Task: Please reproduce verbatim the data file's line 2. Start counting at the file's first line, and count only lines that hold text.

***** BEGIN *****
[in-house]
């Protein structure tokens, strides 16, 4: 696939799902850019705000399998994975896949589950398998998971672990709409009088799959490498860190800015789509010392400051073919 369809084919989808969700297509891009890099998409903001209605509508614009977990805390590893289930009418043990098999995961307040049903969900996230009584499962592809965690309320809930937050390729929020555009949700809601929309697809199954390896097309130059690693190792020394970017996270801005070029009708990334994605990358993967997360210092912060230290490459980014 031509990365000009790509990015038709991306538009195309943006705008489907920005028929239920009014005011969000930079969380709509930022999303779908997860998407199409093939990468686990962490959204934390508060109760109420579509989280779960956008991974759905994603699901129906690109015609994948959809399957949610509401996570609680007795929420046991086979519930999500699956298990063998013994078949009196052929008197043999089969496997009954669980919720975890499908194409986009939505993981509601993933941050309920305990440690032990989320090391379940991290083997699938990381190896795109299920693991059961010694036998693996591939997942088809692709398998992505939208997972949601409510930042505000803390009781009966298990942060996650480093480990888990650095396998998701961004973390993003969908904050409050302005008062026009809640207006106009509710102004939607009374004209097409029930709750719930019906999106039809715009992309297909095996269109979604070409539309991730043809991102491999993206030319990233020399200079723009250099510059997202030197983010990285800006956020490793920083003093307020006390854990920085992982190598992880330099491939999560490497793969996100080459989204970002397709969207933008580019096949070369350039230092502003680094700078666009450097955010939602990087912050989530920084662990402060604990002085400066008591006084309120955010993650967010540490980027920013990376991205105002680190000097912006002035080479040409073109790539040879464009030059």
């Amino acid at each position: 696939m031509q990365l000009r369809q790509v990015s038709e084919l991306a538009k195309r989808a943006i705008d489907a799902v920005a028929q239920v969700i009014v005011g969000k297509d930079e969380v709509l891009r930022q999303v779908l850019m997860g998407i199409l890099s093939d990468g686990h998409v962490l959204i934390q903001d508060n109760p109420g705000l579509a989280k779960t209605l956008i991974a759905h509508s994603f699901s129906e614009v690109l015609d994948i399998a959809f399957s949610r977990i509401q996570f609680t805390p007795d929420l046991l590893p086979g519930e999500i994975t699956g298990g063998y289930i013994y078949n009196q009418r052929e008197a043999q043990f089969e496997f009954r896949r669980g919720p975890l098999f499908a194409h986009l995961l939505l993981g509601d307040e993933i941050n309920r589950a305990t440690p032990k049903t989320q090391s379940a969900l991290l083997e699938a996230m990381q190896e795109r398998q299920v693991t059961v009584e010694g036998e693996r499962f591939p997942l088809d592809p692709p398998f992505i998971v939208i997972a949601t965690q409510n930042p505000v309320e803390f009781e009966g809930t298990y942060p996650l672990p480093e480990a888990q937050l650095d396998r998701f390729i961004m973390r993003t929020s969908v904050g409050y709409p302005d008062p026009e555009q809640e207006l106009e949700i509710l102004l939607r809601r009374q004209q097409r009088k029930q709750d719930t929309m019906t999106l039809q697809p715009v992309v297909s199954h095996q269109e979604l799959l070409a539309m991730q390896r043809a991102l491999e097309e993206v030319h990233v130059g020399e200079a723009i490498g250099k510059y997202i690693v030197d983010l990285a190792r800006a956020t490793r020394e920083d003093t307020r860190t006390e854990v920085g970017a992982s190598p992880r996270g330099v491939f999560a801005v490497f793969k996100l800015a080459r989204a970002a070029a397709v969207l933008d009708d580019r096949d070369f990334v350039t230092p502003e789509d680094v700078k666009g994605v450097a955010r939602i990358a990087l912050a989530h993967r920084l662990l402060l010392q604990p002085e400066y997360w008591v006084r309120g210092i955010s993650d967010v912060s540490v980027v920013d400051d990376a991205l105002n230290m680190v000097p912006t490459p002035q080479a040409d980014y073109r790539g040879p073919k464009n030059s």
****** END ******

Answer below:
């Protein structure tokens, strides 16, 4: 696939799902850019705000399998994975896949589950398998998971672990709409009088799959490498860190800015789509010392400051073919 369809084919989808969700297509891009890099998409903001209605509508614009977990805390590893289930009418043990098999995961307040049903969900996230009584499962592809965690309320809930937050390729929020555009949700809601929309697809199954390896097309130059690693190792020394970017996270801005070029009708990334994605990358993967997360210092912060230290490459980014 031509990365000009790509990015038709991306538009195309943006705008489907920005028929239920009014005011969000930079969380709509930022999303779908997860998407199409093939990468686990962490959204934390508060109760109420579509989280779960956008991974759905994603699901129906690109015609994948959809399957949610509401996570609680007795929420046991086979519930999500699956298990063998013994078949009196052929008197043999089969496997009954669980919720975890499908194409986009939505993981509601993933941050309920305990440690032990989320090391379940991290083997699938990381190896795109299920693991059961010694036998693996591939997942088809692709398998992505939208997972949601409510930042505000803390009781009966298990942060996650480093480990888990650095396998998701961004973390993003969908904050409050302005008062026009809640207006106009509710102004939607009374004209097409029930709750719930019906999106039809715009992309297909095996269109979604070409539309991730043809991102491999993206030319990233020399200079723009250099510059997202030197983010990285800006956020490793920083003093307020006390854990920085992982190598992880330099491939999560490497793969996100080459989204970002397709969207933008580019096949070369350039230092502003680094700078666009450097955010939602990087912050989530920084662990402060604990002085400066008591006084309120955010993650967010540490980027920013990376991205105002680190000097912006002035080479040409073109790539040879464009030059």